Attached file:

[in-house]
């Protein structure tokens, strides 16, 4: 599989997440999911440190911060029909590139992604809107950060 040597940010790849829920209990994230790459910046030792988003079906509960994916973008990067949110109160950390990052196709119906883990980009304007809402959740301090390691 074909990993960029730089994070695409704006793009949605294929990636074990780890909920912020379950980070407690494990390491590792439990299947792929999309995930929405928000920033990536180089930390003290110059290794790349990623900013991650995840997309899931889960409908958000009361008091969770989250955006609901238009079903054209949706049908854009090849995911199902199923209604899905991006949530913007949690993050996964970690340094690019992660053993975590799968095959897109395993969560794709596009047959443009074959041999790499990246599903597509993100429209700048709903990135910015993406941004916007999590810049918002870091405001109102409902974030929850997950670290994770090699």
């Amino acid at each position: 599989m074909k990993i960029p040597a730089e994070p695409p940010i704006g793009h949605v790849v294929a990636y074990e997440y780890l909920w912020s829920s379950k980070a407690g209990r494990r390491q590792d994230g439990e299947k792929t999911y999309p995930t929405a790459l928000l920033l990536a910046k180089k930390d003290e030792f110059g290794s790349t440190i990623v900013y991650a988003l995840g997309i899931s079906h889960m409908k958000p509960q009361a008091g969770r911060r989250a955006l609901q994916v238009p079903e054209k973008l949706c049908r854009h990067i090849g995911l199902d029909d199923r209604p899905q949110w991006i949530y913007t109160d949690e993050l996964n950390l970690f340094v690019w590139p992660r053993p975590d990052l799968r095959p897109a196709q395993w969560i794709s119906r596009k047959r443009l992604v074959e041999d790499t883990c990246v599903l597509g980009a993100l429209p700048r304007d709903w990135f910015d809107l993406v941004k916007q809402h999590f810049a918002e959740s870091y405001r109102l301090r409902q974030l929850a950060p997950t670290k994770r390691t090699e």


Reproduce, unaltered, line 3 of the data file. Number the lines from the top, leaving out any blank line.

């Amino acid at each position: 599989m074909k990993i960029p040597a730089e994070p695409p940010i704006g793009h949605v790849v294929a990636y074990e997440y780890l909920w912020s829920s379950k980070a407690g209990r494990r390491q590792d994230g439990e299947k792929t999911y999309p995930t929405a790459l928000l920033l990536a910046k180089k930390d003290e030792f110059g290794s790349t440190i990623v900013y991650a988003l995840g997309i899931s079906h889960m409908k958000p509960q009361a008091g969770r911060r989250a955006l609901q994916v238009p079903e054209k973008l949706c049908r854009h990067i090849g995911l199902d029909d199923r209604p899905q949110w991006i949530y913007t109160d949690e993050l996964n950390l970690f340094v690019w590139p992660r053993p975590d990052l799968r095959p897109a196709q395993w969560i794709s119906r596009k047959r443009l992604v074959e041999d790499t883990c990246v599903l597509g980009a993100l429209p700048r304007d709903w990135f910015d809107l993406v941004k916007q809402h999590f810049a918002e959740s870091y405001r109102l301090r409902q974030l929850a950060p997950t670290k994770r390691t090699e």